“I didn’t grow up in one of those households where Gilbert and Sullivan was played all the time,” says Williams, chair of the Department of English at Rutgers' School of Arts and Sciences. “At first I just couldn’t understand what kind of art it was,” Williams notes. “It seemed like it was from Mars.”
Nonetheless, the work of Gilbert and Sullivan made a lasting impression on Williams; she eventually joined the legions of G & S aficionados who can’t get enough of the duo’s comic operas that blend silliness and satire with occasional biting social critique.
It was only a matter of time before Williams had immersed herself in research on the theatrical pair. The result is Williams’s recently published Gilbert and Sullivan: Gender, Genre, Parody (Columbia University Press), in which the Victorian scholar seeks to reconsider and revitalize Gilbert and Sullivan’s contribution to theatrical and parodic traditions.
In many ways, the pair of Gilbert and Sullivan was the Jon Stewart and Stephen Colbert of their time – casting a critical eye to the day's political and cultural obsessions.
“It is a serious kind of parody,” Williams says. “In every performance, Gilbert and Sullivan are doing something, and lots of times doing lots of things, to parody gender roles and behaviors, other social norms, governmental activity, prior genres, and, in one case, imperialism.”
“Too often, Gilbert is blamed for employing stereotypes – when that is the whole point,” Williams says.
“Only by making the stereotypes and the cultural absurdities of the Victorian period show up in high relief could he launch a critique. Gender roles, relations, norms, assumptions, and patterns of socialization – all are subject to this critique.”
Household names in their time, Gilbert and Sullivan, who collaborated on 14 comic operas in the 25 year period from 1871 to 1896, were wildly popular in England, enjoyed by royalty and middle classes alike. Spin-off merchandise was rampant, including trading cards and figurines of the many characters.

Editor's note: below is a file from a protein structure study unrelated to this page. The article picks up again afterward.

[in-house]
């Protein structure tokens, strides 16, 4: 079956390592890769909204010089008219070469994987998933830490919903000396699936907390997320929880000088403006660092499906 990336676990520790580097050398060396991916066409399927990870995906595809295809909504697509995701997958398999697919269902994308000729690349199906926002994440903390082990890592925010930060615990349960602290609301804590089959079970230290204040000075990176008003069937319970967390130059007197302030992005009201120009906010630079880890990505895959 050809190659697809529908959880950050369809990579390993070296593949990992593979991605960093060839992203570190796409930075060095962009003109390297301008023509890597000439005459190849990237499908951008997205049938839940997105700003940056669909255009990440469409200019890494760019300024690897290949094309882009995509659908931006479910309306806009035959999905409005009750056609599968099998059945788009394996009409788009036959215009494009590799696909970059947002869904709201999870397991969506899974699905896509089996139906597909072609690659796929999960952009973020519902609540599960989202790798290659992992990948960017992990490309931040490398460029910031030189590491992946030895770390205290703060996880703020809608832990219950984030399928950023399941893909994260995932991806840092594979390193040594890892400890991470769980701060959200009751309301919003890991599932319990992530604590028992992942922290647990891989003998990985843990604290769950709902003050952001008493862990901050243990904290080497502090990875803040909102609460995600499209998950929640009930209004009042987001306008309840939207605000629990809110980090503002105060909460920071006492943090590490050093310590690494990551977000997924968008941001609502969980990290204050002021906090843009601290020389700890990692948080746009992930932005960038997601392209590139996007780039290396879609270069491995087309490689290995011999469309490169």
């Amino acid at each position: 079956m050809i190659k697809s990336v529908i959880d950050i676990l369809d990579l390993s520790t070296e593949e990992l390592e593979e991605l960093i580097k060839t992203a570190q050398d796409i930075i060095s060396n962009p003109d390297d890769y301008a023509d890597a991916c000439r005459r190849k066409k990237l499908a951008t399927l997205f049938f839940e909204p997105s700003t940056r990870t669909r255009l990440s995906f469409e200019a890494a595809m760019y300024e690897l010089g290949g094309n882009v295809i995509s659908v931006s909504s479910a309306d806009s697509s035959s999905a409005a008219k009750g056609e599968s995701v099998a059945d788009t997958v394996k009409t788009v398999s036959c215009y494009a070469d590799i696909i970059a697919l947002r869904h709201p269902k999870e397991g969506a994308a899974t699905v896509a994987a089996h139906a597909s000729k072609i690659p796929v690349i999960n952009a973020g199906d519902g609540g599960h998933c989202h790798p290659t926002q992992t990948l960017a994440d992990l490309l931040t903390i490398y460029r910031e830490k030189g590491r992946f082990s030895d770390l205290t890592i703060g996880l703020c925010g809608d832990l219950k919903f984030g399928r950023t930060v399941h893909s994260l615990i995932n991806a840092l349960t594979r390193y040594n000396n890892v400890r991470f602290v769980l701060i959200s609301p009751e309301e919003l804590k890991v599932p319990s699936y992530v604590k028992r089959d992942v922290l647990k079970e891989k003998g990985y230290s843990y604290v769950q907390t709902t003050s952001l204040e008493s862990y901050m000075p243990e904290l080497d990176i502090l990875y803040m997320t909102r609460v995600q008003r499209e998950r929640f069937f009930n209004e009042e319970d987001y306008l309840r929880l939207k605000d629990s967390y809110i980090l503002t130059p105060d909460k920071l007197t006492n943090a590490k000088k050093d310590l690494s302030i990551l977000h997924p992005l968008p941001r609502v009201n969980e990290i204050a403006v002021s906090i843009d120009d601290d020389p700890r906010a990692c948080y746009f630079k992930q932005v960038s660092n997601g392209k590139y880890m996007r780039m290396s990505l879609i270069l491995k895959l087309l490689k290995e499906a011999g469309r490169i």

“People enjoy thinking things out through humor,” says Williams. “It’s an intellectual exercise where the audience is forced to ask of themselves, ‘What are they making fun of and why is it funny?’”Williams explains how parody works: “Parody has a temporal or historical function. Once you start parodying something, the object of parody gets seen all of a sudden as something from the past.” Thus, parody can aid in social change. “By loosening our hold on things, parody makes room for something else,” she says.
She anticipates her book – which includes many illustrations, some that have not been widely seen before – will mostly be read by Victorian scholars and Gilbert and Sullivan fans. But she is very much interested in revitalizing their works for a younger audience and the general public.
During the fall semester, she taught an undergraduate honors seminar on their works, which included close-readings of their texts, watching films of and about their productions, and viewing a live performance of their last work, The Grand Duke, in New York City.
“By the end of the course the students realized how much Victorian popular culture is still with us today,” Williams says. “The influence of Gilbert and Sullivan – their wit and sense of irony, the send ups of politics and contemporary culture – goes beyond musical theater to comedy in general. Allusions to their work have made their way into our own popular culture, from shows like West Wing, Frazier, and The Simpsons to the innumerable parodies of G & S on YouTube.”